Tuesday, January 20, 2009
In a 2-1 opinion issued today, the United States Court of Appeals for the Sixth Circuit remanded with instructions to dismiss a lawsuit brought by Geoffrey Fieger and Richard Steinberg under the First and Fourteenth Amendments challenging as vague and overbroad Michigan's Rules 3.5(c) and 6.5(a). These rules are commonly referred to as the "courtesy and civility" provisions of the Michigan Rules. Fieger had been disciplined in Michigan for comments made on his radio show.
The court majority found he lacked standing to bring the action. Further, there was no contention that Fieger had been singled out by disciplinary authorities or is reasonably threatened by the rules. The court noted that he has been subject to a single, isolated reprimand for violating the rules despite his regular criticism of the Michigan judiciary in vocal, harsh and vulgar terms. The court also notes that he no longer has the radio gig.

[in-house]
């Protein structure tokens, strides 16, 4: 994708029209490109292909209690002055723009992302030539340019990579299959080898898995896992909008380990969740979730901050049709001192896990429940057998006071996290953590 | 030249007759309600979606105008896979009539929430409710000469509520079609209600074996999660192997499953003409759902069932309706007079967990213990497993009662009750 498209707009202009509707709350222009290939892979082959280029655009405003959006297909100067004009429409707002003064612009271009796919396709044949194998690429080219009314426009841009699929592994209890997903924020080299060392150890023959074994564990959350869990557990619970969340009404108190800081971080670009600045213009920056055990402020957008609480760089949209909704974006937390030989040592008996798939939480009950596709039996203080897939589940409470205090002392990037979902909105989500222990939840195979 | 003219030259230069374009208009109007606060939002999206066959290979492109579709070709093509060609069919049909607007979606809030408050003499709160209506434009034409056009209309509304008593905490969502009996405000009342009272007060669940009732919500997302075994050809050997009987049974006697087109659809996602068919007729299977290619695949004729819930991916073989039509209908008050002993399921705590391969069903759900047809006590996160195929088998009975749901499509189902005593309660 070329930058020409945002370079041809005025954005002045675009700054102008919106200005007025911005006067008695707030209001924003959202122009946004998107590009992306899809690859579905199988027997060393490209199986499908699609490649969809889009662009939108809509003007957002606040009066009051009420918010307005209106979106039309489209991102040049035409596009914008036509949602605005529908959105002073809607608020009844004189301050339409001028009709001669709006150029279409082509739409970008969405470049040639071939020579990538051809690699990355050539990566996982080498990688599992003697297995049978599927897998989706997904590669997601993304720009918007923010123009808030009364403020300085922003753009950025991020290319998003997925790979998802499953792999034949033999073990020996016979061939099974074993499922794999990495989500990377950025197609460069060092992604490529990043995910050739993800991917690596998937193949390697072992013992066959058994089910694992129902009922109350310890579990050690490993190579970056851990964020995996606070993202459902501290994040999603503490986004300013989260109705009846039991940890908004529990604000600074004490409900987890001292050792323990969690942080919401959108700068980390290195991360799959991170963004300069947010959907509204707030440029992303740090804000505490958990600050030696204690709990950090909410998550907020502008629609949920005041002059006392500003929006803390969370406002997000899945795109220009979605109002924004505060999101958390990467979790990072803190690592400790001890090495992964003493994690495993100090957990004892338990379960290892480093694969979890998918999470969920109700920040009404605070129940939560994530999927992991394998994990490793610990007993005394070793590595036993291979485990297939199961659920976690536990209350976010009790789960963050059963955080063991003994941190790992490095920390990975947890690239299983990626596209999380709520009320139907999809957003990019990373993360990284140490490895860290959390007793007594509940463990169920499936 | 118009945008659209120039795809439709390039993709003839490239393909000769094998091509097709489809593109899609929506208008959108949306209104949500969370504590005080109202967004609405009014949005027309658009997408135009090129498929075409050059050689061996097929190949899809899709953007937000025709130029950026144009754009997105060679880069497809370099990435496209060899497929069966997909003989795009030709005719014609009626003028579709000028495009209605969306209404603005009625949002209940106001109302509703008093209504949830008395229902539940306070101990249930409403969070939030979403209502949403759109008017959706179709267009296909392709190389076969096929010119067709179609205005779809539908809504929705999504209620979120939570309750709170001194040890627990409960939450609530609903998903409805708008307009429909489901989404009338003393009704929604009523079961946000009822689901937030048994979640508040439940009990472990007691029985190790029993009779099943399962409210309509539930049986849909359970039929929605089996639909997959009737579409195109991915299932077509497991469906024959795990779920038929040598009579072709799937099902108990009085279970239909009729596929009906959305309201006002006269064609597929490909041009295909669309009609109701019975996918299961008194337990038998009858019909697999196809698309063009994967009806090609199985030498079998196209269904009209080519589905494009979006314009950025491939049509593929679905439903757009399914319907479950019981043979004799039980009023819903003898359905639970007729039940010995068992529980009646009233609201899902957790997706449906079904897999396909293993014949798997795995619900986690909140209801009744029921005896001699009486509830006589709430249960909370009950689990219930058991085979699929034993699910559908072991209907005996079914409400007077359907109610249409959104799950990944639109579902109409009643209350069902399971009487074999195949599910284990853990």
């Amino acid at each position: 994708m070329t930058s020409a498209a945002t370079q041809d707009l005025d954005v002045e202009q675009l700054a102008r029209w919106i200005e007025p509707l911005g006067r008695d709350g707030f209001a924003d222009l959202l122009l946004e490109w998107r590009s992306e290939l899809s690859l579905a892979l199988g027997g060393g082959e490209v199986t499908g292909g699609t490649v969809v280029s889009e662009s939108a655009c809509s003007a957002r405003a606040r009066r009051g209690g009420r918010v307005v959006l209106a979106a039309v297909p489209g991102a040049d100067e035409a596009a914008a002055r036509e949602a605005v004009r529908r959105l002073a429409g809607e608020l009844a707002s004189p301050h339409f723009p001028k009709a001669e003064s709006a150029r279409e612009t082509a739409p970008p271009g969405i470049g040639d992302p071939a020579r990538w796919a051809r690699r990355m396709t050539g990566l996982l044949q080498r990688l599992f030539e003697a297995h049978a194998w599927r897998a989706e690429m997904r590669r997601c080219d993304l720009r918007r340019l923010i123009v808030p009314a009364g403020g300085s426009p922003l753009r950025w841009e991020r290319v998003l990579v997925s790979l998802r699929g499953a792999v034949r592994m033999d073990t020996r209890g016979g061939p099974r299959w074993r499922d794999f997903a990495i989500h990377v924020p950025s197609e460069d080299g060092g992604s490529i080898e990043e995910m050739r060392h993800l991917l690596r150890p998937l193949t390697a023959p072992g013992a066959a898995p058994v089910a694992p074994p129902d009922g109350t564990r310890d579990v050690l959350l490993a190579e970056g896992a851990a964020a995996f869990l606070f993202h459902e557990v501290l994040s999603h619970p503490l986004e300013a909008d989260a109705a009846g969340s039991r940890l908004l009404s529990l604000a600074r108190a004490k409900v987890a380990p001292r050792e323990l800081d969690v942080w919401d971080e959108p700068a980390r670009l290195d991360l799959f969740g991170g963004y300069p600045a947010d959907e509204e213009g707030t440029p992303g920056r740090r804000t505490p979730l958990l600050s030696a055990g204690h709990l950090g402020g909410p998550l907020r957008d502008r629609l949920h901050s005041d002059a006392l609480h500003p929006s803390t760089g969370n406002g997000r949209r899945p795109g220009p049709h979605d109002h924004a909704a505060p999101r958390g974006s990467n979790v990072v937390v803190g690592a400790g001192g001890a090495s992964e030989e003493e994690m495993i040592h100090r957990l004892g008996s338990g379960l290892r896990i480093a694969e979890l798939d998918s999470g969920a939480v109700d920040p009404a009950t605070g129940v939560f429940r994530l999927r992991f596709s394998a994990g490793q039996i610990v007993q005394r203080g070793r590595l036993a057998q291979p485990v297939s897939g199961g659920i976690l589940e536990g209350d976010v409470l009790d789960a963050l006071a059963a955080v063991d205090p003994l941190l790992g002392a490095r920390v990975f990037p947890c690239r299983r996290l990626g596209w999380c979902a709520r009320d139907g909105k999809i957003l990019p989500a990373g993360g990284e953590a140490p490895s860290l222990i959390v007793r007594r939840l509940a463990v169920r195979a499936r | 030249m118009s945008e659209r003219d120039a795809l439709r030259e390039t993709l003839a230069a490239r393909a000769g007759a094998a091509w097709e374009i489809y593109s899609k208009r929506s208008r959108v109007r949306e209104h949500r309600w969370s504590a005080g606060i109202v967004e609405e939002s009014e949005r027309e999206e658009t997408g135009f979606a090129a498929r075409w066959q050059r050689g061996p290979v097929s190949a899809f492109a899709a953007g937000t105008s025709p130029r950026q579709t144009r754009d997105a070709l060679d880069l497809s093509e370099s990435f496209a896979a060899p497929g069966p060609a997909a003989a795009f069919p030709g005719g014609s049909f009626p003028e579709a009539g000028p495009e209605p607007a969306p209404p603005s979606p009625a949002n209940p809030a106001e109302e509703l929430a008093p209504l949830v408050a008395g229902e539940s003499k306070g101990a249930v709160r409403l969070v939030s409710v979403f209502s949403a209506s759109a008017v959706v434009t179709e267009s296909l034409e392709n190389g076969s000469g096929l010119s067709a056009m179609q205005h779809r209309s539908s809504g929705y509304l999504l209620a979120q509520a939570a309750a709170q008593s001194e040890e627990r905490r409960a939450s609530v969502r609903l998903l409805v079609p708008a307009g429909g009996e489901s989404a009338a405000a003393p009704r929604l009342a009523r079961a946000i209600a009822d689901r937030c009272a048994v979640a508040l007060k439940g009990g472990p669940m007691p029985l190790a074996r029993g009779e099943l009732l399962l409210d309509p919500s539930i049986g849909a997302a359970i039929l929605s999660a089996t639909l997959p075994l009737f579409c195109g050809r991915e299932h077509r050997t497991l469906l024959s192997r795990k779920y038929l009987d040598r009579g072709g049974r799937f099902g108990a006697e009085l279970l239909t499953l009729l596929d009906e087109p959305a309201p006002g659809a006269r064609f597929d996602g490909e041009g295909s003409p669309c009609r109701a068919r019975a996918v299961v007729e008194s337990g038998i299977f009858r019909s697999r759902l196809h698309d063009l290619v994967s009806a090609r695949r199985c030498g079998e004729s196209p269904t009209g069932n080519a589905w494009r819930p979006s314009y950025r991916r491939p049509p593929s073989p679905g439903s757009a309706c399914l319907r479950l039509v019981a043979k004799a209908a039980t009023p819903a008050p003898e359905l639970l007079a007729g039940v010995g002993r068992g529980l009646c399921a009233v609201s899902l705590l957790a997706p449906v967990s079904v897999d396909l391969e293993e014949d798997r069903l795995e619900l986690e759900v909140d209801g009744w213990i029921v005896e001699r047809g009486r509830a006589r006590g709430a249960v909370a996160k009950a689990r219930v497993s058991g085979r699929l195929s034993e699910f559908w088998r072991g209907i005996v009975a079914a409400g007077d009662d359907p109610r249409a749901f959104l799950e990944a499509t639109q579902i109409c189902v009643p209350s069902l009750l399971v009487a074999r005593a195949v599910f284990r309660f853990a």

Judge Merritt dissents. He takes issue with the suggestion that the rules at issue are saved by the Michigan Supreme Court's purportedly narrow construction of its provisions: "nothing in the opinion suggests where the line between permissible and impermissible [comments] might be drawn." (Mike Frisch)